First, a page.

Published on July 13th, 2012 | by Nichomaxwell0
F1 G.U.S. #10: A Review of Final Stretch: Uh-oh, Redline F-1 Racer Got a Sequel…
Year: 1993 // System: SNES // Publisher: LOZC G. Amusements // Developer: Genki // Genre: Racer
>>> When I saw that Aguri Suzuki Super F1 Hero, titled Redline F1 Racer in America, had a sequel, I was both shocked and appalled. How could Redline, with all of its turns that popped out of nowhere, inspire a sequel, especially with seven other competitive F1 games trying to overtake it for prominence? Well, it wasn’t called Super F1 Hero 2, but it was supervised by Footwork Driver’s Aguri Suzuki, making it more or less the spiritual sequel. Given how much Aguri’s first game let me down, I had little hope for this one…
Man, it’s good to be wrong! Well, sometimes…
But in this case, Final Stretch took on a completely revamped game engine. Pacing was slower without becoming sluggish. It was slowed up just enough to give the player an appropriate sense of speed while allowing him or her to view the turn up ahead without having to make like ninja. The screen was split to feature the third-person view for the player at the bottom, while the top half included a range of different options from a rear-view mirror to a bird’s eye view of the race car. I’m not one to comment on graphics, but the utilization of the rotating camera for one of the perspectives you could choose for the top half was breathtaking. Ridge Racer was only but a couple of steps ahead of this game graphically!
You had your choice of drivers and setups, and while they weren’t as deep or varied as other racers, you felt like there was enough to work with. The modes were your ho-hum choices of Versus, Time Attack, and World Grand Prix, but again, like every single other game in the genre, Final Stretch didn’t mean to separate itself from the rest through content, but instead through its style. It didn’t aim so much for realism as it did engagement. The cool 3-D effects, sounds, and upbeat music put the player in the mood to race! It didn’t matter if you were a F1 fan or not…this one was eye-catching.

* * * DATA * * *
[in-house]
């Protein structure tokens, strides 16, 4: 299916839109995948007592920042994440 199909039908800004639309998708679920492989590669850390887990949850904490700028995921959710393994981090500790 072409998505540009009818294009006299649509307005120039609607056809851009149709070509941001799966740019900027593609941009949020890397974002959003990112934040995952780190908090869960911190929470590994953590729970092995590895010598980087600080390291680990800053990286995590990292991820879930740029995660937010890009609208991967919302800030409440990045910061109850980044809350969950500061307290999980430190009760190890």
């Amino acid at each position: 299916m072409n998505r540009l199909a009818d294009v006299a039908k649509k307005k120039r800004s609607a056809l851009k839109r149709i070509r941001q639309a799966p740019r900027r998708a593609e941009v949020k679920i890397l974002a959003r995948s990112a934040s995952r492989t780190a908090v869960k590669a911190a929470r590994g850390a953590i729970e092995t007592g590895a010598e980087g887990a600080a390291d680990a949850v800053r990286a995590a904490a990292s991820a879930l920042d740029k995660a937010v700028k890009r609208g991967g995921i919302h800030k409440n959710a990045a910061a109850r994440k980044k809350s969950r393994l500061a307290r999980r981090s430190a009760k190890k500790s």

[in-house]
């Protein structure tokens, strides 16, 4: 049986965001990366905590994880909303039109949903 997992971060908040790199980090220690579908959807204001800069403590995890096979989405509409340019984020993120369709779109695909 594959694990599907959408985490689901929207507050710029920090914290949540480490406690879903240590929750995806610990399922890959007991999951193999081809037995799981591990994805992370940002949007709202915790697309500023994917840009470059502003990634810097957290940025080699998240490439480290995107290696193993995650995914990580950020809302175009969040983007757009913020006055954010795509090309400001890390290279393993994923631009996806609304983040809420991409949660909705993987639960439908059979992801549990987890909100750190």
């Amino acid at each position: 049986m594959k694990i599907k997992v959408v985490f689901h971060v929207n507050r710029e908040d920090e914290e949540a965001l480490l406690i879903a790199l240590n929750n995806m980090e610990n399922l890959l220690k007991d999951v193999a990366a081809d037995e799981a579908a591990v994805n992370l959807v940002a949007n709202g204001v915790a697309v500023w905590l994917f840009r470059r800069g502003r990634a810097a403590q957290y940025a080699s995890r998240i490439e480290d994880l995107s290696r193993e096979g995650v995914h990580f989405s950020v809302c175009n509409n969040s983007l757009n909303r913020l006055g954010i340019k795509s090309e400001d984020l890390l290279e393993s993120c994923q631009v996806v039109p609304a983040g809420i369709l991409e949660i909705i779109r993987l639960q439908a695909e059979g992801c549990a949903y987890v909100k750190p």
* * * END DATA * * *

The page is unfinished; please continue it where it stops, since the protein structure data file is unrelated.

Track designs were about as pretty as they could possibly be for an F1 game on the Super Nintendo. Each track looked different and reminiscent of the real-life course that it emulated. In other words, details weren’t so miniscule. You had a sense that the racing world was fleshed out in this title. Setup options are plentiful, easy to understand, and clearly indicative of my on-track performance. I know how a lowered car wing or slicker tire will affect my racecar because the setup displays tell me. These options aren’t exactly as direct as, say, Satoru Nakajima’s game, but they do the job in allowing you to see what will help you in taking on a particular course.
The racing itself has a couple of flaws that do threaten any attempt at realism, and therefore indicate that perhaps Aguri Suzuki’s sequel meant to rope in a more casual audience. While Pole Position 2 made it so that the slightest touch of another opponent sent you spinning, Final Stretch allowed you to basically run over opponents without penalty! Your car would pass right through them, as if they were holograms. How’s THAT for clean competition? At that point it’s not even a race! It’s like a virtual recreation- well, I mean, it is any way because it’s a video game, but it’s like if, in real life, all of the F-1 Drivers hopped into computer simulators and took each other on in a make-believe series. Probably the future, by the way.